I'm intrigued by the phrase, which I admit I hadn't heard until recently. I'm also intrigued with the idea of 'forward guidance' -- of articulating how something will turn out or could turn out based upon agreed-upon indicators, is (or should be) one critical component of planning for a sector as much as for individual organizational planning.
As the chart above from the banking industry illustrates, forward guidance is a combination of calendar-based indicators and trends and outcome-based indicators and trends. Look where you get the greatest impact -- it's on the outcome-based side the of spectrum, which combines explicit evidence from past performance with forward looking information.
Forward guidance requires organizational leaders to look for and interpret trends and scan the landscape for potential opportunities and pitfalls in order to plot future directions. It requires leaders to have their antennae up beyond the institution's walls, homing in on information and ideas that could be of practical use in thinking about the future.
Forward guidance is about influence and impact. As with the banks and interest rates, it's about shaping public perception and opinion that supports the need for the nonprofits in our lives. It encourages people to get involved and to open their hearts and wallets.
Here's the snag: I think many nonprofit leaders are still more comfortable looking solely at past performance as the predictor of the future (the left side of the chart). It's safe and, well, predictable. We know the cast of variables and the vocabulary. Our ability to forecast solely based on past performance has blindsided more than one nonprofit organization -- cultural organizations come immediately to mind, but I also wonder if education is stuck in this traditional approach despite all the talk about STEM, Common Core, and the electronic classroom.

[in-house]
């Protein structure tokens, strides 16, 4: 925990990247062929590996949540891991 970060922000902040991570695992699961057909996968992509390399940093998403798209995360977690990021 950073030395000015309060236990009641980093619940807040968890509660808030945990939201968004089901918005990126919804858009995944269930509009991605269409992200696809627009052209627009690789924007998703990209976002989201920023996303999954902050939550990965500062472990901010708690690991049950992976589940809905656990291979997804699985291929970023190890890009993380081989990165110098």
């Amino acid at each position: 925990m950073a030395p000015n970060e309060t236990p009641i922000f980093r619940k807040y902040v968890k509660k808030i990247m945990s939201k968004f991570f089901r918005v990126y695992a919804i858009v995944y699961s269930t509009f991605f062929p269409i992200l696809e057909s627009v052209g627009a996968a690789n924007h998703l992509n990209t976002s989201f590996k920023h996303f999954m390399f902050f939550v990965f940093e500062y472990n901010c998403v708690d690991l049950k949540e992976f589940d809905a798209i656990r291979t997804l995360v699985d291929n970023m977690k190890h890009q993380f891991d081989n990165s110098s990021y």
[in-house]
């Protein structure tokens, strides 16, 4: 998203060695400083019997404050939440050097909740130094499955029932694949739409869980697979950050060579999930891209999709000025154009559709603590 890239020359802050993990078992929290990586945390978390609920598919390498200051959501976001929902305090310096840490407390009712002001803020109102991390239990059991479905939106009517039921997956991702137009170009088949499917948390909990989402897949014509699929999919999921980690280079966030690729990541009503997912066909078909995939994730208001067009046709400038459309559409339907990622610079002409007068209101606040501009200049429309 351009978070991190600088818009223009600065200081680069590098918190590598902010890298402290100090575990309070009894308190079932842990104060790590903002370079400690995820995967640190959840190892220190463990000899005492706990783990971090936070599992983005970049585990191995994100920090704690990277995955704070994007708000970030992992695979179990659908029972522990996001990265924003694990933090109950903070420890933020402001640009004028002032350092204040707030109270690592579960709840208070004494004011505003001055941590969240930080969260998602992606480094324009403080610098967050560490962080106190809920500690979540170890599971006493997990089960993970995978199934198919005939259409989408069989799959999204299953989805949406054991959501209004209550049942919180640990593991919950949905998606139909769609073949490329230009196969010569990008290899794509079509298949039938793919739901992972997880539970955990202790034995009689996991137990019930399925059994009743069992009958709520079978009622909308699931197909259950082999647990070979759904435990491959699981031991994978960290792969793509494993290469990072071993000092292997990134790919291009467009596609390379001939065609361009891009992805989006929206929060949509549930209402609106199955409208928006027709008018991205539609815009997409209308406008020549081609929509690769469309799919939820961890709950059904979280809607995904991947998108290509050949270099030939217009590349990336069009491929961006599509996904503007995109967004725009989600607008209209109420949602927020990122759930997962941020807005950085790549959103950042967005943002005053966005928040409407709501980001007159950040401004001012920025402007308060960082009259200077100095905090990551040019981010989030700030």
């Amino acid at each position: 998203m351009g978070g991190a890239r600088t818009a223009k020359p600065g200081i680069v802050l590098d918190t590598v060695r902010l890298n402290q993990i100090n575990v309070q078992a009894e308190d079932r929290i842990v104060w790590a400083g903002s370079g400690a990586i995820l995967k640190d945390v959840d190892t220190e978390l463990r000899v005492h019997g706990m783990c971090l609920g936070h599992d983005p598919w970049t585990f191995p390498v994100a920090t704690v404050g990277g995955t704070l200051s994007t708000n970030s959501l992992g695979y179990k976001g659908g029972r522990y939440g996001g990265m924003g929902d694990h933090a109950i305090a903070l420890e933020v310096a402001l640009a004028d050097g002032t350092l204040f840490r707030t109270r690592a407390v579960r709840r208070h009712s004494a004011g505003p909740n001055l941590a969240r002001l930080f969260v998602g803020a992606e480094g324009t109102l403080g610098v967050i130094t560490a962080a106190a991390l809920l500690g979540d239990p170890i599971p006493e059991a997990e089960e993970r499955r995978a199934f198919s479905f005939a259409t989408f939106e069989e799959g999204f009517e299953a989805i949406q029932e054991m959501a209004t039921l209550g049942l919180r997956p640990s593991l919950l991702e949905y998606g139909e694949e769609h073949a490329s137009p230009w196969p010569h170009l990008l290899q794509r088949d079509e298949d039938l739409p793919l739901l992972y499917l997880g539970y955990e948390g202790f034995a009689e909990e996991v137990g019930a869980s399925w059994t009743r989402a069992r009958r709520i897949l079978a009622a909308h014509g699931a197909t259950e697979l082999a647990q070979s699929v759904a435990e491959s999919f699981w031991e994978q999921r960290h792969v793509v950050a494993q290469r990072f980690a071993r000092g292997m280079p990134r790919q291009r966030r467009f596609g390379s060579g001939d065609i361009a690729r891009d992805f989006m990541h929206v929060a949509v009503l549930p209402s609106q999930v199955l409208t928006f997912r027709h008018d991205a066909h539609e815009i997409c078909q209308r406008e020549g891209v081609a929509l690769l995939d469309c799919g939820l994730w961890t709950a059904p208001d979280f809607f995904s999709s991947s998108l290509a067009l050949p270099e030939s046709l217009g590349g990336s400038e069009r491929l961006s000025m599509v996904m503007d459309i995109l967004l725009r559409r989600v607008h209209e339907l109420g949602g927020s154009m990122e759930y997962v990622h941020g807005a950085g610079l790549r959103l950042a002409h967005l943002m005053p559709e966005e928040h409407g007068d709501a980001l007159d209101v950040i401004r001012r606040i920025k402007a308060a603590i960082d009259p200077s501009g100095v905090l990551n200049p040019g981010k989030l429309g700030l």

We nonprofit leaders are woefully unskilled at forecasting using different vocabulary or trickier metrics that focus on consumer/community needs and wants. We rarely receive that sort of training in a classroom; it's rarely demanded of us on the job. Many of us haven't a clue about what to do with future trend information from across our own sectors or from other sectors, especially how to intelligently apply/adapt it in a timely, proactive way.
We may read an article, listen to a TED talk, or attend a session at a professional conference that sheds some light on where our sector is/may be going, yet are many of us taking those perspectives and fashioning them into predictive tools for our boards and staffs to forecast the future? Are many of us assembling forward guidance with the help of our nonprofit colleagues in our own communities or regions?
So, let's think about how we can move from the "least impact" side to the "greatest impact" side of the forward guidance spectrum.
Let me know how you're doing it. I guarantee there are dozens of people anxious to learn from you.
Quick Update: Just read this Nonprofit Quarterly article about 10 trends and 10 predictions for 2014 --- a little forward guidance grist for the mill, perhaps?